Niagara Gazette

March 25, 2013

PAIN AT THE PUMP

By Macintosh Barker
Niagara Gazette

Niagara Gazette — If you ask someone about the price of a head of lettuce, a gallon of milk or a block of cheese, you'll likely be met with a blank stare. If you ask someone about the price of gas, however, you're sure to get an opinion on costs that seem to only be going up.

A gallon of gas now costs between $3.84 and $4.08 in Western New York, with prices changing daily. Conversely, the national average for a gallon of gas is $3.67. 

So why are prices higher here?

Local experts say New York's tax structure has a lot to do with it. 

"When you look at New York state as a whole, taxes are the big reason," explains Steve Pacer, a public affairs specialist for AAA of Western and Central New York. "Only an handful of states have sales tax on top of (federal) gasoline tax."

Indeed, New York's combined state, federal, and local taxes add up to 69.7 cents per gallon, the highest in the nation. That's why travelers often see lower prices in the neighboring states of Pennsylvania or New Jersey. Combined with tensions in the oil-rich Middle East, severe weather and problems at U.S. refineries, it can be a big headache for the traveling public--and they're not the only ones.

"We don't like to see high gas prices either," said Dale Wittlief, Vice President of Fuel and Purchasing for Delta Sonic. Wittlief says that credit card companies charge interchange fees and can even make more money per gallon than the gas station itself. For that reason, some gas stations charge less if you pay with cash or a debit card. "It does help us when customers do use cash, it allows us to be competitive," he says.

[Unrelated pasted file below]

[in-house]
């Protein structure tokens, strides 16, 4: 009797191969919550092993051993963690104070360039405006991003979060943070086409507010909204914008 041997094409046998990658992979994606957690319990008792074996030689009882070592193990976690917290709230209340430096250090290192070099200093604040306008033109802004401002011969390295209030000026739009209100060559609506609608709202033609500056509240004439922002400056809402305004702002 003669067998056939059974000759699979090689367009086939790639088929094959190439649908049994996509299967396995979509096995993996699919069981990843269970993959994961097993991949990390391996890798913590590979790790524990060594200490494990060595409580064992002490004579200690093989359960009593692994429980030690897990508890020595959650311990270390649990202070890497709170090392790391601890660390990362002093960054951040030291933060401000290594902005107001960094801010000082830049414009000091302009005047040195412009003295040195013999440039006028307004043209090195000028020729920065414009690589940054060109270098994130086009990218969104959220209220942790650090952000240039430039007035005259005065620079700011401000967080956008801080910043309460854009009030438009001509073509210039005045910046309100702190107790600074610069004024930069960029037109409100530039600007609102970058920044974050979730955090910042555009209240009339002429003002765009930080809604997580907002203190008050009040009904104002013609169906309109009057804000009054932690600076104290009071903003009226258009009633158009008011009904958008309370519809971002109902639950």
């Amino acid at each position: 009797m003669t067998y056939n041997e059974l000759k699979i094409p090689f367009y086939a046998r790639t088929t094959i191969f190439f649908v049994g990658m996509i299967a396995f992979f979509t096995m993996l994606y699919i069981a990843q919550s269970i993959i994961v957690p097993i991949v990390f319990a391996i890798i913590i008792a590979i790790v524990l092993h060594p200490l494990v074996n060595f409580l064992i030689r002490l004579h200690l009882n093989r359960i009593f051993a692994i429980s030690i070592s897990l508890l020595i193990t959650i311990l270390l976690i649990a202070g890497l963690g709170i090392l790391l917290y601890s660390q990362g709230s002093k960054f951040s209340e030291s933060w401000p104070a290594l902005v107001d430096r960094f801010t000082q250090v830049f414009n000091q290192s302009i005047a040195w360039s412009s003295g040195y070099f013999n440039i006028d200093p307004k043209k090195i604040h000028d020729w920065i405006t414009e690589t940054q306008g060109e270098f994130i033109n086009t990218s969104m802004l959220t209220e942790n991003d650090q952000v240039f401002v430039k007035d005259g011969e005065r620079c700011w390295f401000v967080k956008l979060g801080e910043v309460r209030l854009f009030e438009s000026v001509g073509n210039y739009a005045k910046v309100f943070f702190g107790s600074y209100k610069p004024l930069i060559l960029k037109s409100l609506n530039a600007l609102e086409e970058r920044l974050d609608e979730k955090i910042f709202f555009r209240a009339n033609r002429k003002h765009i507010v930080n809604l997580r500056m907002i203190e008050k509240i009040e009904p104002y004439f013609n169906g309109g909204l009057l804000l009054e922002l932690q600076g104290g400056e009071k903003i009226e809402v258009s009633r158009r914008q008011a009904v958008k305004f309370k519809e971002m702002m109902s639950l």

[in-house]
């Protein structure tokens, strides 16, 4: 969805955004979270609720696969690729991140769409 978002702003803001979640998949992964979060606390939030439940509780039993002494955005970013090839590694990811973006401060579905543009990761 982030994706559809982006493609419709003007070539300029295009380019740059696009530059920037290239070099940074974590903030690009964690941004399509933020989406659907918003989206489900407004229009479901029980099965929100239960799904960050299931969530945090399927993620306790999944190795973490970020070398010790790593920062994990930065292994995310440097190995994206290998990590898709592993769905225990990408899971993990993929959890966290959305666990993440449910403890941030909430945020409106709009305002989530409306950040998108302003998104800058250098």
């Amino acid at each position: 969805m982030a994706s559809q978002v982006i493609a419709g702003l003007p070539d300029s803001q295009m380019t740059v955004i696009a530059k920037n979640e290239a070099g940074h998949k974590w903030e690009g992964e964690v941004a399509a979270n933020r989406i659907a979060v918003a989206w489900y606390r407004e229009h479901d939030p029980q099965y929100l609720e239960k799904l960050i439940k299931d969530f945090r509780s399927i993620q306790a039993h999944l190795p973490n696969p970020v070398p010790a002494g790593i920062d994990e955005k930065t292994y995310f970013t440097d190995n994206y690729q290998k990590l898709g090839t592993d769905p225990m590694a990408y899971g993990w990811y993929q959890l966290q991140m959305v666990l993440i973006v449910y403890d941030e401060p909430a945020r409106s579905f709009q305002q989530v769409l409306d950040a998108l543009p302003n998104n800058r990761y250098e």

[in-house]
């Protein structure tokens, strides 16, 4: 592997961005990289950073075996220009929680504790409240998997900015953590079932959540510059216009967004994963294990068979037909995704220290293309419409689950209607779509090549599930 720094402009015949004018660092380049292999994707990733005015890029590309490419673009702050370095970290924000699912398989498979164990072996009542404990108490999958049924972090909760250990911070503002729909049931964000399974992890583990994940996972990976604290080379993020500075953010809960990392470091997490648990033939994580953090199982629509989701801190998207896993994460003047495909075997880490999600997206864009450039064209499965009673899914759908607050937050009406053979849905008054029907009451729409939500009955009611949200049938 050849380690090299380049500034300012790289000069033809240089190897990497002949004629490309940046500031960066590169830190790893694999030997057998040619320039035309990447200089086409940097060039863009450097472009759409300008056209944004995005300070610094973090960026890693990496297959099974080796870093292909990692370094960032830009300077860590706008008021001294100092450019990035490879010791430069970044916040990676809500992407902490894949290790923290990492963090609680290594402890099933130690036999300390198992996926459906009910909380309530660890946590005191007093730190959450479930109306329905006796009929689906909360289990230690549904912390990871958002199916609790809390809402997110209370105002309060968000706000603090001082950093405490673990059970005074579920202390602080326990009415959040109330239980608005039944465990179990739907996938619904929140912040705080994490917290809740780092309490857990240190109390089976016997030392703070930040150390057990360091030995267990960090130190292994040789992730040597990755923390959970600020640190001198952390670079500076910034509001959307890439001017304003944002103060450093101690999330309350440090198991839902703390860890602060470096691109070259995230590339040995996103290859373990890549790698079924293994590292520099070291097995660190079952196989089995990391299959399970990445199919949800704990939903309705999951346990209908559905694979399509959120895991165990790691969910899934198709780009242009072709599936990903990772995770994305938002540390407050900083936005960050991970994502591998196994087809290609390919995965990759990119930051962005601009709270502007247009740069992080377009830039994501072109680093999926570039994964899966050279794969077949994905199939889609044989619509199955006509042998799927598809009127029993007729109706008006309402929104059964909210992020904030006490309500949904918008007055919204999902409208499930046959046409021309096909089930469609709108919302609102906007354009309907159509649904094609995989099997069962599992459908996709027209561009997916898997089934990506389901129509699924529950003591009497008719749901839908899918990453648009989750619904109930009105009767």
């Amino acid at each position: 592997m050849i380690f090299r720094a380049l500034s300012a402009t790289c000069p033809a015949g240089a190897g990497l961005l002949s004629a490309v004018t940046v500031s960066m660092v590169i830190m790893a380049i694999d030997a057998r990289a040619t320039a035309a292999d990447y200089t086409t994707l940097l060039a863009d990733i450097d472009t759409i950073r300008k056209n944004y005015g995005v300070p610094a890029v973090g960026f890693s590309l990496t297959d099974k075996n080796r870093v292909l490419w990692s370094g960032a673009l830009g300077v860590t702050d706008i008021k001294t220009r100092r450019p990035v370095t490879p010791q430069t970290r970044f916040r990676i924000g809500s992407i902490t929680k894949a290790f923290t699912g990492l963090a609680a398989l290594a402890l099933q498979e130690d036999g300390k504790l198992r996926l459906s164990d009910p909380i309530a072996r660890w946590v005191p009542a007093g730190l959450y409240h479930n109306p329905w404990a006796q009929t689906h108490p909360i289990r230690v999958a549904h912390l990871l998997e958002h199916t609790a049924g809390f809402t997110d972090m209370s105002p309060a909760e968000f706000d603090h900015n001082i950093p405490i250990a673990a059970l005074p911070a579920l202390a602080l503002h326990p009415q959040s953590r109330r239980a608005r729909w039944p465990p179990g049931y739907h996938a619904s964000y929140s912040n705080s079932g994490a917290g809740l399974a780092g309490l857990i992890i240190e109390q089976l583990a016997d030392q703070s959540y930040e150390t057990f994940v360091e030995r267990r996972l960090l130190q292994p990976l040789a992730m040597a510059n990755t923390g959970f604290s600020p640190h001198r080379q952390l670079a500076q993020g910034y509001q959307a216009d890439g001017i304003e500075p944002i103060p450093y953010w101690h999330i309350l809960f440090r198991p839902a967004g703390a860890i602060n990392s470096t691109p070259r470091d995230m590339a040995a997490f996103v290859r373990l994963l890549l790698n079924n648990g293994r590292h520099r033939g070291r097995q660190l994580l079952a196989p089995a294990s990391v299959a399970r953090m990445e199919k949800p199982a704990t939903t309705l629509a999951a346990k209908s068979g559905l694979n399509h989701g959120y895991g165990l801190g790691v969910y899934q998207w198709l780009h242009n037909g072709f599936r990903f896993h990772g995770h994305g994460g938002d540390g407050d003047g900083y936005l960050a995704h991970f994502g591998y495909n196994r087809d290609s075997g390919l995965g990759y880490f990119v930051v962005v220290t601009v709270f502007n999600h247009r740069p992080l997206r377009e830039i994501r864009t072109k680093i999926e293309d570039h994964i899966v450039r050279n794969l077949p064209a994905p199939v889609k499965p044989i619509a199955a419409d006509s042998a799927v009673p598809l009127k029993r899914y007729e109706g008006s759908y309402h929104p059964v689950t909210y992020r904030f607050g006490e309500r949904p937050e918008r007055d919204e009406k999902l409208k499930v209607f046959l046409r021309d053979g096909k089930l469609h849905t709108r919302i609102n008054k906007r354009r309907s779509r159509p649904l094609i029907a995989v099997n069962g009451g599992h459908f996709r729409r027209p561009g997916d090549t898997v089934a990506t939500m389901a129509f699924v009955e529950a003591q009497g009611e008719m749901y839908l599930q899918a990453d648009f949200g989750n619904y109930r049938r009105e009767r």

Though the price of fuel is high now, Pacer is confident that it will start falling soon. 

"We're expecting things to peak in early April, barring anything unforeseen," he said.

The increasing cost of fuel also doesn't mean people are driving less, according to AAA's research.

"We don't see a lot of travelers not traveling, we see them cutting back in other areas of their lives," said Pacer.

As for motorists, AAA has some advice for those looking to save at the pump. 

"A lot of people tend to drive around and look for the cheapest price, we don't recommend that," Pacer said. 

He also suggested combining errands into one trip, and making sure that a car's tires are properly inflated, which increases fuel economy by an average of 3.3 percent.

The Associated Press reported earlier this month that the price at the pump has remained relatively steady even despite an increase in U.S. oil production and lower consumption of gas among American drivers. 

U.S. oil output rose 14 percent to 6.5 million barrels per day last year — a record increase. By 2020, the nation is forecast to overtake Saudi Arabia as the world's largest crude oil producer. At the same time, U.S. gasoline demand has fallen to 8.7 million barrels a day, its lowest level since 2001, as people switch to more fuel-efficient cars.

U.S. drivers are competing with drivers worldwide for every gallon of gasoline. As the developing economies of Asia and Latin America expand, their energy consumption is rising, which puts pressure on fuel supplies and prices everywhere else.

The U.S. still consumes more oil than any other country, but demand is weak and imports are falling. That leaves China, which overtook the U.S. late last year as the world's largest oil importer, as the single biggest influence on global demand for fuels. China's consumption has risen 28 percent in five years, to 10.2 million barrels per day last year.